The Los Angeles Dodgers have spent more on player payroll than any Major League Baseball team under Guggenheim Baseball Management. Now baseball’s front office is mandating the Dodgers to cut debt and comply with MLB’s rules and regulations.
Bill Shaikin of the Los Angeles Times reports that the Dodgers spent approximately $1.181 billion in four years. Shaken adds that the team’s goal is to cut from $300 million in 2015 to about $200 million in 2018.
The rule “limits debt to no more than 12 times annual revenue, minus expenses,” writes Shaikin.
Tucker Kain has another strategy for the team. The Dodgers’ chief financial officer and managing director of Guggenheim Baseball Management explained that the Dodgers are not driven by the need to reduce debt.
The Dodgers have their biggest threat as their debt. They will no longer have the opportunity to get the big name players such as Yoenis Cespedes.
With dodgers wanting to cut payroll (via @BillShaikin ) hard to see them as cespedes threat. SFG, Wash bigger threats.
— Jon Heyman (@JonHeyman) November 27, 2016
In the first four years with Guggenheim ownership, the team was rebuilding but now they are suffering the consequences. The most realistic option is to bring up their minor league players into great major league talent.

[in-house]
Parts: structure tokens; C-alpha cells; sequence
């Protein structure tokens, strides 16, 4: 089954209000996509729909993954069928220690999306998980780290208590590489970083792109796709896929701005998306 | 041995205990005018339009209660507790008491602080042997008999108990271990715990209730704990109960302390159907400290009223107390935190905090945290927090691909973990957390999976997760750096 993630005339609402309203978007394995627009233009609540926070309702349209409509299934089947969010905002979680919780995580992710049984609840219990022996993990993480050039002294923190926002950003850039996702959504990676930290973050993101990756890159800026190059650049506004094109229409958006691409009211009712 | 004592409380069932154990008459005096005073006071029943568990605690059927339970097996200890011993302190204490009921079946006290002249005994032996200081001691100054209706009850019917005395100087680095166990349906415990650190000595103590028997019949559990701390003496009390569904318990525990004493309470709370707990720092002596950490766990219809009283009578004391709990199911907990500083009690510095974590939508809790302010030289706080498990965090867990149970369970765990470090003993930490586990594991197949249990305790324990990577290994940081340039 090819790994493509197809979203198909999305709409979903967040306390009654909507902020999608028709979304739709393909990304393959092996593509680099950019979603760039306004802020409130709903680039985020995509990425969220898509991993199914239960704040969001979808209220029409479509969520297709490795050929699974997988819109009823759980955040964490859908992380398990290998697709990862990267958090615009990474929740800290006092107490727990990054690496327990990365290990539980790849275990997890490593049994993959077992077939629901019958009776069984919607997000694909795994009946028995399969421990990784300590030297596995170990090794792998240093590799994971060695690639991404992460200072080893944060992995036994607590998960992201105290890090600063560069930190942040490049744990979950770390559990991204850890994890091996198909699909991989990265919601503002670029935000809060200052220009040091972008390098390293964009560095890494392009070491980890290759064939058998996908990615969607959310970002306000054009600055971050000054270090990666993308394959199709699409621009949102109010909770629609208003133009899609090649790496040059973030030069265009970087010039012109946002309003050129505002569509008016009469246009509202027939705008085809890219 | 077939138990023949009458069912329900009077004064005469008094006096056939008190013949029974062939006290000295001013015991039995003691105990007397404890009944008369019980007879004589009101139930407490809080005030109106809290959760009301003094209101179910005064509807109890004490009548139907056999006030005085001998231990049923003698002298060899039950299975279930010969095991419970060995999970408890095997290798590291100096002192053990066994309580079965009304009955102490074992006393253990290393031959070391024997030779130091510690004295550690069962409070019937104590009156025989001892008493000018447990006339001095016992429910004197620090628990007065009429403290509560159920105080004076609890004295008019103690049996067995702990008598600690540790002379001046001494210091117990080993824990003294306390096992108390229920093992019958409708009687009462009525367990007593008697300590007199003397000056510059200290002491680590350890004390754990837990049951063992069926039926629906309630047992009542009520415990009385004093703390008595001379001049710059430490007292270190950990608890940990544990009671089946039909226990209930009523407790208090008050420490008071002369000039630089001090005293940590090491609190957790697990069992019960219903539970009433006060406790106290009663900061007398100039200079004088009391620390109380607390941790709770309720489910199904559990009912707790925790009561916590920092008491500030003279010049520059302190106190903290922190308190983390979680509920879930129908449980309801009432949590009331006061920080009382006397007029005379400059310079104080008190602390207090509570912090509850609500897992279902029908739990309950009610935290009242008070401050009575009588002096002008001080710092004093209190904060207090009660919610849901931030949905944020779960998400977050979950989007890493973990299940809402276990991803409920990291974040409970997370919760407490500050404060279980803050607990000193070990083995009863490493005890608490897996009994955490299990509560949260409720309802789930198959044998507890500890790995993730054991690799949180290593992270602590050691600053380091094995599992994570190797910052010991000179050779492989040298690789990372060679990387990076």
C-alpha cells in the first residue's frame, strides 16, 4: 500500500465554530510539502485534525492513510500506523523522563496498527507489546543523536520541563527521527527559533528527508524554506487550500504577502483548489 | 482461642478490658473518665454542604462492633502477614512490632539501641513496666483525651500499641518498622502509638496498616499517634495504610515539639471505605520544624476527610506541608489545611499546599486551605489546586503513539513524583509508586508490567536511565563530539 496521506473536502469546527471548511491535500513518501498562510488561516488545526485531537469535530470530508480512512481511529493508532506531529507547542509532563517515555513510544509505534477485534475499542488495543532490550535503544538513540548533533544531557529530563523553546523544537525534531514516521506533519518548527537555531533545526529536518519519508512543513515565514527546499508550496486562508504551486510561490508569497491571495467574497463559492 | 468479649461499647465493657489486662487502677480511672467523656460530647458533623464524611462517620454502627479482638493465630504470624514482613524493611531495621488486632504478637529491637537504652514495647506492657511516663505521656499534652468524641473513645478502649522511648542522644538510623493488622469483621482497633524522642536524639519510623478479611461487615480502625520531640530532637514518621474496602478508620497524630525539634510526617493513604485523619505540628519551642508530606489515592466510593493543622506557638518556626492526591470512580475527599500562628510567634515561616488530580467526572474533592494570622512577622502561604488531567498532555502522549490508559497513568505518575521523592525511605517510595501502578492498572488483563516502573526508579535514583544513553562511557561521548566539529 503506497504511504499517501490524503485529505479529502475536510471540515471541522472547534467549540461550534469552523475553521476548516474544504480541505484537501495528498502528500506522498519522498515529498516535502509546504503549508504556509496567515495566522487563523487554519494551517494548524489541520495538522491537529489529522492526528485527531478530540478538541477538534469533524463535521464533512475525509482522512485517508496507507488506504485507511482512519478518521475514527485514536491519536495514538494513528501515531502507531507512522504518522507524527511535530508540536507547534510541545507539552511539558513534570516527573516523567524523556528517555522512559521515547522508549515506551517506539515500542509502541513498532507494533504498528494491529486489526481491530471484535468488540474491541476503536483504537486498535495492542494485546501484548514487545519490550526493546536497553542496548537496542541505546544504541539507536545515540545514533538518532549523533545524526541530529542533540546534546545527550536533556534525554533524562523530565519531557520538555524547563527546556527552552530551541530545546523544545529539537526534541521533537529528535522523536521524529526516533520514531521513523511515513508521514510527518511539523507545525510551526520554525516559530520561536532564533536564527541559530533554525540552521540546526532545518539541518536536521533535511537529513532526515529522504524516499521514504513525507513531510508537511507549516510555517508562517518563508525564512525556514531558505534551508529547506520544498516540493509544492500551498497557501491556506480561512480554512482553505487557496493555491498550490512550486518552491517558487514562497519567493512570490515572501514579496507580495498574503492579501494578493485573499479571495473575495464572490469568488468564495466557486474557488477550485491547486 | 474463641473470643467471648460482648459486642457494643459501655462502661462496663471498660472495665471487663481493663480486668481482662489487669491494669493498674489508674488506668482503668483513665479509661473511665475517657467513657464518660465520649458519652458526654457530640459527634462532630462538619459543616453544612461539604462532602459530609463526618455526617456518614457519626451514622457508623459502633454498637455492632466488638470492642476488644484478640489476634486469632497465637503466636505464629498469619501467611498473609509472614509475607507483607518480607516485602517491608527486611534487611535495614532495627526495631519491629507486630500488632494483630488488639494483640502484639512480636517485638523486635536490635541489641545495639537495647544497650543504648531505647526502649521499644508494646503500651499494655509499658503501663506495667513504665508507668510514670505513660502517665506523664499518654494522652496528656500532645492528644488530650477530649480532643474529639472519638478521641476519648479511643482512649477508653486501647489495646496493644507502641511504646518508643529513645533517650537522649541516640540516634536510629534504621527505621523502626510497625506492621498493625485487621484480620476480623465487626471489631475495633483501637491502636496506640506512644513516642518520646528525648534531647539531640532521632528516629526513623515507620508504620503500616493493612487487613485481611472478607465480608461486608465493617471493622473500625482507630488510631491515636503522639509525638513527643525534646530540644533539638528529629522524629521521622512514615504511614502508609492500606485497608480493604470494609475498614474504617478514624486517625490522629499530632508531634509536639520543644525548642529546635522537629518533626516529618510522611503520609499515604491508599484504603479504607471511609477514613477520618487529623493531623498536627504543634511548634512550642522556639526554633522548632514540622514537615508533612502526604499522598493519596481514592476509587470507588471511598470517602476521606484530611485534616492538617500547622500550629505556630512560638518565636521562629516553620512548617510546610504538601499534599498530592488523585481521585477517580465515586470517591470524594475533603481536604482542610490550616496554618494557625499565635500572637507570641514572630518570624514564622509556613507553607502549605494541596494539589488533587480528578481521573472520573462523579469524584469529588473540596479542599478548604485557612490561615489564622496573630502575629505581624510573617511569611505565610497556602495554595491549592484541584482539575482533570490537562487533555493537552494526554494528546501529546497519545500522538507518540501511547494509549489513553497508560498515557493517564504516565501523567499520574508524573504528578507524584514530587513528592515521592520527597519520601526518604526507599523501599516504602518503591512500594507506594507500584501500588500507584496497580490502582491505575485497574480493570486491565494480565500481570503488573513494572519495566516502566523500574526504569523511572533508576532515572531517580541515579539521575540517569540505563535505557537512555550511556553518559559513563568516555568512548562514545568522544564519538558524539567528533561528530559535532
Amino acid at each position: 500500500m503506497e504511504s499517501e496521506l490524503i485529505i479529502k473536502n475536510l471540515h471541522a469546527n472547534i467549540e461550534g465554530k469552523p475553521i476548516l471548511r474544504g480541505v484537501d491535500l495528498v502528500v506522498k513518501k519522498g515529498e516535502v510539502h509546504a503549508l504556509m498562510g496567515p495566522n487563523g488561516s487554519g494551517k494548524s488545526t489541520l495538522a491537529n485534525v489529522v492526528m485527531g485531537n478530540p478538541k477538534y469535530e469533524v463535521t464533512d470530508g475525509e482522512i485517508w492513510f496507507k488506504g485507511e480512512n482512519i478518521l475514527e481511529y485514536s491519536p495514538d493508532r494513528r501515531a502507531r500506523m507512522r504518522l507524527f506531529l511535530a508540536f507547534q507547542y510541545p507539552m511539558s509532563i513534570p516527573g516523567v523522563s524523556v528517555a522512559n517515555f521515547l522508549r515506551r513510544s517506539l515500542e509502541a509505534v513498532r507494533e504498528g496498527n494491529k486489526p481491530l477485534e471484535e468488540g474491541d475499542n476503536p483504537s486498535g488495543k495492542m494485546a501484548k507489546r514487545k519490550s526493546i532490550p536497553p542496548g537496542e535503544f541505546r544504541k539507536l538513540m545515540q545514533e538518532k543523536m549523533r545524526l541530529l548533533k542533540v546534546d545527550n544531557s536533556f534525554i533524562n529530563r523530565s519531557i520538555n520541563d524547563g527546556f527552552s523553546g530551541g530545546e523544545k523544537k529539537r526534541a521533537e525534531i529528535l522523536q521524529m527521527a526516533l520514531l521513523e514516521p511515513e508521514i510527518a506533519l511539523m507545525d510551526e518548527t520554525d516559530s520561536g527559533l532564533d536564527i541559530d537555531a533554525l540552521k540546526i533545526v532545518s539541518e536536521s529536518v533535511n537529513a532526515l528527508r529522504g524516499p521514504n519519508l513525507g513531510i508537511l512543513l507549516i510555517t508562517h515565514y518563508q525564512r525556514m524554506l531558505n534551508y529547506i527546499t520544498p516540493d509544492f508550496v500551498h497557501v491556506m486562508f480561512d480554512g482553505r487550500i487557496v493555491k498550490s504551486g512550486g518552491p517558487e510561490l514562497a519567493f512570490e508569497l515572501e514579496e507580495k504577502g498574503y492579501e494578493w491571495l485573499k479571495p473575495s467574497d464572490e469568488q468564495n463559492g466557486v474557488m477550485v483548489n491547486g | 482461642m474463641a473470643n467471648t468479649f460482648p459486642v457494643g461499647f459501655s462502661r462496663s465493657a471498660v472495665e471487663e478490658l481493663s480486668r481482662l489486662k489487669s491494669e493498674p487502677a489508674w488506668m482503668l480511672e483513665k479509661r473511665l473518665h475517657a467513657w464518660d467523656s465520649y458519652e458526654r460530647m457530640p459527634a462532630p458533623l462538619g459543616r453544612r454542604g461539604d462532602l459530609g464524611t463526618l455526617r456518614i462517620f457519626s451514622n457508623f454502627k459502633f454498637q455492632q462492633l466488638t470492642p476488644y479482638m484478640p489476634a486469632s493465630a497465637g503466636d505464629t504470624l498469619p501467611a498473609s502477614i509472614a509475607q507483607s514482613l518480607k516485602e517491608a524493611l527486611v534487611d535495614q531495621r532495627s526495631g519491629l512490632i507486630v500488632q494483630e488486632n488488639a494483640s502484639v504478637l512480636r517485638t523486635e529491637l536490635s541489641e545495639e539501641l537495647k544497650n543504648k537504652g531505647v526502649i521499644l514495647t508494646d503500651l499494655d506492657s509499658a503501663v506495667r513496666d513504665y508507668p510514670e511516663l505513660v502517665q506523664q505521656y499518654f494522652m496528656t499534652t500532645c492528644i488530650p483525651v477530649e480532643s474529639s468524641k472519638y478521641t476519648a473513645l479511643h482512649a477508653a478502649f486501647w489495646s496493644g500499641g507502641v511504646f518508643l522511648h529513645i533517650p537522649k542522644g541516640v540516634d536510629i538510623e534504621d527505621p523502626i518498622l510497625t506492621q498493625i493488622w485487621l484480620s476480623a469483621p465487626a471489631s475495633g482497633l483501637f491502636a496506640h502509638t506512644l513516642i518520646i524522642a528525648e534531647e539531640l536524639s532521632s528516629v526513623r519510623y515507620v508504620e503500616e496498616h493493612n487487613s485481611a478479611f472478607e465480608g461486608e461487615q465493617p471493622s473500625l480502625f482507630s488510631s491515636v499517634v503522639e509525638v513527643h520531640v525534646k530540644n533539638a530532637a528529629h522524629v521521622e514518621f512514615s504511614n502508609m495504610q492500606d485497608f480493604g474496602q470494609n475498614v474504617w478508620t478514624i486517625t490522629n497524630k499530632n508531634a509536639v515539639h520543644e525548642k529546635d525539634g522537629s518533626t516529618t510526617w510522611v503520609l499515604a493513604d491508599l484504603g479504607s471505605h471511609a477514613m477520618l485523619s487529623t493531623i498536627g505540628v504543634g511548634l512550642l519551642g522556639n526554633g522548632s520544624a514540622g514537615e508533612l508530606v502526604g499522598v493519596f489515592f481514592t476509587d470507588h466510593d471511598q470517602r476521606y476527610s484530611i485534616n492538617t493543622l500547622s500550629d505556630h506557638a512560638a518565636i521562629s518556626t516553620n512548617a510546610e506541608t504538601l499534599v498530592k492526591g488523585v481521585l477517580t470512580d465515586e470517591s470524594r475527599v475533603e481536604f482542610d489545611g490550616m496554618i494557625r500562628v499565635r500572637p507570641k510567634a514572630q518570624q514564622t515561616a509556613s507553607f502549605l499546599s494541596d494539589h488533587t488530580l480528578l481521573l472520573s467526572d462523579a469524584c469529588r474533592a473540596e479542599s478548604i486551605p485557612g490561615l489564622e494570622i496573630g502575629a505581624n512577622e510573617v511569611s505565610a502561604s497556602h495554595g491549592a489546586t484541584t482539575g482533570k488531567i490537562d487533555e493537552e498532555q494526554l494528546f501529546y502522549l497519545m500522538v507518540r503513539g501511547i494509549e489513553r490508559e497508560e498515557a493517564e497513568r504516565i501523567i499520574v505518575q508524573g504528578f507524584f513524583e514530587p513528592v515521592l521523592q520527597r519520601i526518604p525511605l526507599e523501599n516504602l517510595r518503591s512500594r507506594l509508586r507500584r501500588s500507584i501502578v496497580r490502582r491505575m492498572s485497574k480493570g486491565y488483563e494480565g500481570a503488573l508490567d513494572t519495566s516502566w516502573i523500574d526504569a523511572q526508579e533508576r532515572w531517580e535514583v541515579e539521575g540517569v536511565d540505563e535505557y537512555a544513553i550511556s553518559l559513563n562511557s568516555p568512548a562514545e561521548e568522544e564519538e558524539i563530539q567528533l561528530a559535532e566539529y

However, the Dodgers were not profitable in their first three seasons with Guggenheim. The contract that collected the most debt for the Dodgers when they acquired Adrián González in 2012. When the team was bought by Guggenheim in 2012 for a record-setting $2 billion, the owners calculated budgets in the account:
- $412 million in debts
- $1.2 billion in investments from insurance companies
- $8.35, 25-year television contract with SportsNet LA
For the 2016 season, the Dodgers estimated about $250 million in players’ payroll which includes the following for all players on the 40-man roster:
“I think the Dodgers will be in a position that they can comply with our expectations in terms of the debt service rule, without any dramatic alteration in the kind of product they have been putting on the field,” said MLB Commissioner Rob Manfred.
According to the collective bargaining agreement, the Dodgers’ owner could work with the league’s front office and renegotiate their debt to ensure the team’s revenue will not be used.
The players that were contributing on the field were free agents Justin Turner and Kenley Jansen. The Dodgers may not be able to re-sign either player due to the team’s financial debt.
Where do the Dodgers go from here?